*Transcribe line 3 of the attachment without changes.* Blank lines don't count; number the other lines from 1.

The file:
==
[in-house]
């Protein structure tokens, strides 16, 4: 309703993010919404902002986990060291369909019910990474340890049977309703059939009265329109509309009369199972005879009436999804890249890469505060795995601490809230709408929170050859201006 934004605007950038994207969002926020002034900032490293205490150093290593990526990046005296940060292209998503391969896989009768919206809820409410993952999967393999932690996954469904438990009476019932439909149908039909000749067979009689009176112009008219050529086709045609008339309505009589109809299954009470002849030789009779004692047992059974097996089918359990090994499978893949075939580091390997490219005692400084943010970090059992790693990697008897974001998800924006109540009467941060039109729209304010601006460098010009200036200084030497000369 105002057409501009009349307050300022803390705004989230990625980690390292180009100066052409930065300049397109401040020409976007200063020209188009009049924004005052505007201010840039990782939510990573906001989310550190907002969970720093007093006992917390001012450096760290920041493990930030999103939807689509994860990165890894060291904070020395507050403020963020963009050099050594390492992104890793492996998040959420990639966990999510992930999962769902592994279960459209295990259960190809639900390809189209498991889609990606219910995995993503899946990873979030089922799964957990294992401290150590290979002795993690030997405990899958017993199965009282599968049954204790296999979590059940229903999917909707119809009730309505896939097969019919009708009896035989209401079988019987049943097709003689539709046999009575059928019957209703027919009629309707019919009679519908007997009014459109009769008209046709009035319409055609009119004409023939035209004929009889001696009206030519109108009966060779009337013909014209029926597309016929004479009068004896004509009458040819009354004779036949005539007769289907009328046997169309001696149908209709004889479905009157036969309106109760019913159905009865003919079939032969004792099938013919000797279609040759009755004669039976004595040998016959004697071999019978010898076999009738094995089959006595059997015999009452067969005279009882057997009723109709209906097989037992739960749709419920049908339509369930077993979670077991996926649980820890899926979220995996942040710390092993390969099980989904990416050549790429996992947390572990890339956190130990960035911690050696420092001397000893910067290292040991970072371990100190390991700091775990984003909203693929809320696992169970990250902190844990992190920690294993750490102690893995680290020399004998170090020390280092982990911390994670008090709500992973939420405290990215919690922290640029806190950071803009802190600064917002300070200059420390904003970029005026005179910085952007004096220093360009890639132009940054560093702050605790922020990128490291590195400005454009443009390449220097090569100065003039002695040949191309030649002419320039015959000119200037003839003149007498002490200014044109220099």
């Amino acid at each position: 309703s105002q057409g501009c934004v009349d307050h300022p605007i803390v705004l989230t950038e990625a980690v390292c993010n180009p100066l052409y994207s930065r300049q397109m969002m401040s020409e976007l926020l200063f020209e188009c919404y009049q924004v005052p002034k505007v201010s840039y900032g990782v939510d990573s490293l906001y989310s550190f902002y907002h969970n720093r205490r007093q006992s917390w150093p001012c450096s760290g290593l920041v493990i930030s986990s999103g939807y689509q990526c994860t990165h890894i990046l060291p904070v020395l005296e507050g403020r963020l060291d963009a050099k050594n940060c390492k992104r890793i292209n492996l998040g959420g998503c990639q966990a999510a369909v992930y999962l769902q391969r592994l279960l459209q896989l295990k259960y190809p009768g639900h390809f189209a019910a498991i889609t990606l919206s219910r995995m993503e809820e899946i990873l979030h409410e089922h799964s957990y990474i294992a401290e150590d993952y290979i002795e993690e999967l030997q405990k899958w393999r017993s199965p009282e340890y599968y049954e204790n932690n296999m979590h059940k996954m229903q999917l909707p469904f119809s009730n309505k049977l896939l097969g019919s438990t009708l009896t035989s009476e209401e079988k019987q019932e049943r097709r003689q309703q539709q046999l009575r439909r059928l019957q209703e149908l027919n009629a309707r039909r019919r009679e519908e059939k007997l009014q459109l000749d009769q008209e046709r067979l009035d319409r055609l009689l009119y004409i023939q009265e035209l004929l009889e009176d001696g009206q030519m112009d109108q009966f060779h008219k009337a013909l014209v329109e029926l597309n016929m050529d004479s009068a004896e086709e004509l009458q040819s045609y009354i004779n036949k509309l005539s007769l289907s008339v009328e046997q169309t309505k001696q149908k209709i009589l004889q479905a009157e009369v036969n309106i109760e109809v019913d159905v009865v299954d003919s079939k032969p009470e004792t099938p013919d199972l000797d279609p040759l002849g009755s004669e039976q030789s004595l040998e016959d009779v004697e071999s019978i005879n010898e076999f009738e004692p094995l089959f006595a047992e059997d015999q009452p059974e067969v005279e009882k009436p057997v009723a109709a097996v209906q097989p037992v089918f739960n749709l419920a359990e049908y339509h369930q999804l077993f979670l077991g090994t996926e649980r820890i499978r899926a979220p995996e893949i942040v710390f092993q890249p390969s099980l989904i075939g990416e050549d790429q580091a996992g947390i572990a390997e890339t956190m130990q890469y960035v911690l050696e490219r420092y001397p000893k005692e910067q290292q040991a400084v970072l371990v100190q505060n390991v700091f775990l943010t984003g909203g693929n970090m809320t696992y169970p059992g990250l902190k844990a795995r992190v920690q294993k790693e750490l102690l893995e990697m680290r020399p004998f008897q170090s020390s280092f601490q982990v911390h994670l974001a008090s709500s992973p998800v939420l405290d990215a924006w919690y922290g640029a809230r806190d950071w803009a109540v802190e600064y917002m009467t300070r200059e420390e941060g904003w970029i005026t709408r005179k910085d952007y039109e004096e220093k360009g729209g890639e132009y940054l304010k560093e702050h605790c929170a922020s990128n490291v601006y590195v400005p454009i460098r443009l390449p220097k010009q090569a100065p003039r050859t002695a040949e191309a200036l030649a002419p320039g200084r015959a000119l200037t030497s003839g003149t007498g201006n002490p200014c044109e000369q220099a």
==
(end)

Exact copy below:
């Amino acid at each position: 309703s105002q057409g501009c934004v009349d307050h300022p605007i803390v705004l989230t950038e990625a980690v390292c993010n180009p100066l052409y994207s930065r300049q397109m969002m401040s020409e976007l926020l200063f020209e188009c919404y009049q924004v005052p002034k505007v201010s840039y900032g990782v939510d990573s490293l906001y989310s550190f902002y907002h969970n720093r205490r007093q006992s917390w150093p001012c450096s760290g290593l920041v493990i930030s986990s999103g939807y689509q990526c994860t990165h890894i990046l060291p904070v020395l005296e507050g403020r963020l060291d963009a050099k050594n940060c390492k992104r890793i292209n492996l998040g959420g998503c990639q966990a999510a369909v992930y999962l769902q391969r592994l279960l459209q896989l295990k259960y190809p009768g639900h390809f189209a019910a498991i889609t990606l919206s219910r995995m993503e809820e899946i990873l979030h409410e089922h799964s957990y990474i294992a401290e150590d993952y290979i002795e993690e999967l030997q405990k899958w393999r017993s199965p009282e340890y599968y049954e204790n932690n296999m979590h059940k996954m229903q999917l909707p469904f119809s009730n309505k049977l896939l097969g019919s438990t009708l009896t035989s009476e209401e079988k019987q019932e049943r097709r003689q309703q539709q046999l009575r439909r059928l019957q209703e149908l027919n009629a309707r039909r019919r009679e519908e059939k007997l009014q459109l000749d009769q008209e046709r067979l009035d319409r055609l009689l009119y004409i023939q009265e035209l004929l009889e009176d001696g009206q030519m112009d109108q009966f060779h008219k009337a013909l014209v329109e029926l597309n016929m050529d004479s009068a004896e086709e004509l009458q040819s045609y009354i004779n036949k509309l005539s007769l289907s008339v009328e046997q169309t309505k001696q149908k209709i009589l004889q479905a009157e009369v036969n309106i109760e109809v019913d159905v009865v299954d003919s079939k032969p009470e004792t099938p013919d199972l000797d279609p040759l002849g009755s004669e039976q030789s004595l040998e016959d009779v004697e071999s019978i005879n010898e076999f009738e004692p094995l089959f006595a047992e059997d015999q009452p059974e067969v005279e009882k009436p057997v009723a109709a097996v209906q097989p037992v089918f739960n749709l419920a359990e049908y339509h369930q999804l077993f979670l077991g090994t996926e649980r820890i499978r899926a979220p995996e893949i942040v710390f092993q890249p390969s099980l989904i075939g990416e050549d790429q580091a996992g947390i572990a390997e890339t956190m130990q890469y960035v911690l050696e490219r420092y001397p000893k005692e910067q290292q040991a400084v970072l371990v100190q505060n390991v700091f775990l943010t984003g909203g693929n970090m809320t696992y169970p059992g990250l902190k844990a795995r992190v920690q294993k790693e750490l102690l893995e990697m680290r020399p004998f008897q170090s020390s280092f601490q982990v911390h994670l974001a008090s709500s992973p998800v939420l405290d990215a924006w919690y922290g640029a809230r806190d950071w803009a109540v802190e600064y917002m009467t300070r200059e420390e941060g904003w970029i005026t709408r005179k910085d952007y039109e004096e220093k360009g729209g890639e132009y940054l304010k560093e702050h605790c929170a922020s990128n490291v601006y590195v400005p454009i460098r443009l390449p220097k010009q090569a100065p003039r050859t002695a040949e191309a200036l030649a002419p320039g200084r015959a000119l200037t030497s003839g003149t007498g201006n002490p200014c044109e000369q220099a």